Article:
Two Weeks To Judgement Day
Two Weeks to Judgment Day
Ace moves through the village like a fox on the prowl—agile, aware, cunning.
It is early. He wakes with the day, eats a banana, and drinks coconut water.
“It’s medicine, man,” he told me once.
“Coconut got to be young, picked long before they get hard with jelly, still small on the tree, no bigger than a cricket ball. Full of nourishment then, better than medicine. Keeps the system clean and fresh, good for the kidneys too. Plenty of iron, makes you strong like a lion.”
At 6 a.m. Ace heads out into the day, purposefully striding down Horse Hill, his hard feet stamping a rhythm onto the cool asphalt. “Flip, flap, slide, and slap.”
The village is quiet; the dogs eye him sleepily from their beds under the raised floors of the chattel homes along the road.
“Got to pay one thousand dollars or they throw me in jail,” he hums. “Got to find the money, man, or I’ll be sitting in a damp dark cell, with no unripe coconuts to keep this mind and body well.”
He knows every corner of the village and its people. He takes stock of its workers, residents, visitors, tourists, and strangers. This is his trade. He knows the newspaper writer Griffith is away teaching in America. A young girl, Ella, is staying in his house, taking care of it in his absence.
He scouts for new faces and opportunities. Tourists will give him a few dollars and offer drinks in bars. Surfers and weekenders buy coconuts. Residents have houses, gardens, and cars to repair. Jobs are scarce and the pay is poor. It could take months to raise the $700 he needs.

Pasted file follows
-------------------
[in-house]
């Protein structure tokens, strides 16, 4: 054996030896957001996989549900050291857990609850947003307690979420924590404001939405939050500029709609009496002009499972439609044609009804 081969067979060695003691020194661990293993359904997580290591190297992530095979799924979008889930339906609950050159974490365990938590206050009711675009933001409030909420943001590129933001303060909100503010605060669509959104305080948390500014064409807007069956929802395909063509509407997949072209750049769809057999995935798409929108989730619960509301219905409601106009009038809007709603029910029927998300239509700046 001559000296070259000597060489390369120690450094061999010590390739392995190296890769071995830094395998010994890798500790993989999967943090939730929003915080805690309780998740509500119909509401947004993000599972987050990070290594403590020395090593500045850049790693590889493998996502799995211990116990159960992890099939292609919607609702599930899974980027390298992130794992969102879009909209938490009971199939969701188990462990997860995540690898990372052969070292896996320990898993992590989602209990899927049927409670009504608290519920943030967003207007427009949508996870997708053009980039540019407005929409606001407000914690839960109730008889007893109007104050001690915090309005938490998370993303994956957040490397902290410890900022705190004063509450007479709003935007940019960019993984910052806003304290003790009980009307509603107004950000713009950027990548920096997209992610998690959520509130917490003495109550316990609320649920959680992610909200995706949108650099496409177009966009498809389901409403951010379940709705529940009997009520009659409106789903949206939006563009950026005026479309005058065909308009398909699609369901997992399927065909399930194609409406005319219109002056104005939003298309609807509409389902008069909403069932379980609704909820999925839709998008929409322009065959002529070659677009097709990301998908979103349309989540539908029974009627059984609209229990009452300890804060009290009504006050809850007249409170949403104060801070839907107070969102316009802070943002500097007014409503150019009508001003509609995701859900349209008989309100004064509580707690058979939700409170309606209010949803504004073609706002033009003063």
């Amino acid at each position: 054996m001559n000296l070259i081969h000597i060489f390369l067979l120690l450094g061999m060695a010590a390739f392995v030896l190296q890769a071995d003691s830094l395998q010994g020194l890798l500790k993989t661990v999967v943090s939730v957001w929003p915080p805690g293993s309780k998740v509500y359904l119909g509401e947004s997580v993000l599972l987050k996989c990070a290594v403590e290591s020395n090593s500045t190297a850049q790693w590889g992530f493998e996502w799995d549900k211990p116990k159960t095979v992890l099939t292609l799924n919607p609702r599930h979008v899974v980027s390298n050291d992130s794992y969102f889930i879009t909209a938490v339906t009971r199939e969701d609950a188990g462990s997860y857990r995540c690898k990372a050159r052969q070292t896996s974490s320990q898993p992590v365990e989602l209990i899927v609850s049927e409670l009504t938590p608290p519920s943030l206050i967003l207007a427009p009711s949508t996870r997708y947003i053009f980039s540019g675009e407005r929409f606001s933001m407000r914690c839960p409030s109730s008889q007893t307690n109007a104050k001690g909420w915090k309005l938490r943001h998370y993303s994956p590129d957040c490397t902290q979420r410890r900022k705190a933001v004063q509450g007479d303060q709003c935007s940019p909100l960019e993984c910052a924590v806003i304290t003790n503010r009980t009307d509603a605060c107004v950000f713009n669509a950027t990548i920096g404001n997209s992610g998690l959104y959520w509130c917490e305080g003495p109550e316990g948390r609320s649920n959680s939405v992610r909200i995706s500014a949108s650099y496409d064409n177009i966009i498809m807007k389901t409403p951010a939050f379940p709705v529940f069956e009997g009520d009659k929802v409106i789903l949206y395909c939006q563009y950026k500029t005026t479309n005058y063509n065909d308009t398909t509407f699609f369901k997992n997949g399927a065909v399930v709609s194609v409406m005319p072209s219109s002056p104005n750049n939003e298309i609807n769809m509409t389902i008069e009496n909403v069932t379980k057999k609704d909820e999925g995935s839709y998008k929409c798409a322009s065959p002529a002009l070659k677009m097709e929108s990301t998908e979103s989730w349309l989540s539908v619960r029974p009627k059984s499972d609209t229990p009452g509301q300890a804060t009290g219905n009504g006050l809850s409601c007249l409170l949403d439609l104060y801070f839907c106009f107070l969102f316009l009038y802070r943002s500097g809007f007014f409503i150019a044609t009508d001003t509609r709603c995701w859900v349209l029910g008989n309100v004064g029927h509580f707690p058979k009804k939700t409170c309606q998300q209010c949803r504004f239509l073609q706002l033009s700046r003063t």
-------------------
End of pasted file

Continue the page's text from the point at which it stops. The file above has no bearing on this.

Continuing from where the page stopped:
“Seven hundred still to pay. Just two weeks ‘til judgment day, seven hundred months away.
“Rass man, should never have happened, Ace don’t have no truck with the law. Live outside it. Not me they ought to worry with. There are bad people, lazy people, and crazy people, man. I don’t do no harm. Man got to live, fetch a pile of coconuts, sell some bananas, do a favour for a man, borrow some food. Ain’t no harm in that. Ain’t me they should worry ‘bout. Sure, I took a little dope, had a little snort of coke.
“Trouble, man. Coke brings trouble with the law! But I ain’t no pusher, me. Never done no truck with dope, just a snort, a swig, a smoke, just for me and friends, I know. Possession’s what they say, when they take my coke away and give so little time to pay.”
He is tuned to the sound of movement, the music of motion. Flip, flap, slide, slap. His oversized shirt flaps in the wind in time to the rhythm of his feet on the street. His breath is steady, heart beating like a bass. A harmony.
“Flip, flap, slide, and slap. Got a monkey on my back. Seven hundred fine for crack. I am a symphony. Man in motion, power walking down my hill. Got to find the money, man. Flip, flap, slide, and slap. Moving forward, never back. Ain’t no rhyme in the jailhouse block. No such thing as jailhouse rock. Got to keep the music live. Ain’t going to no jailhouse dive.”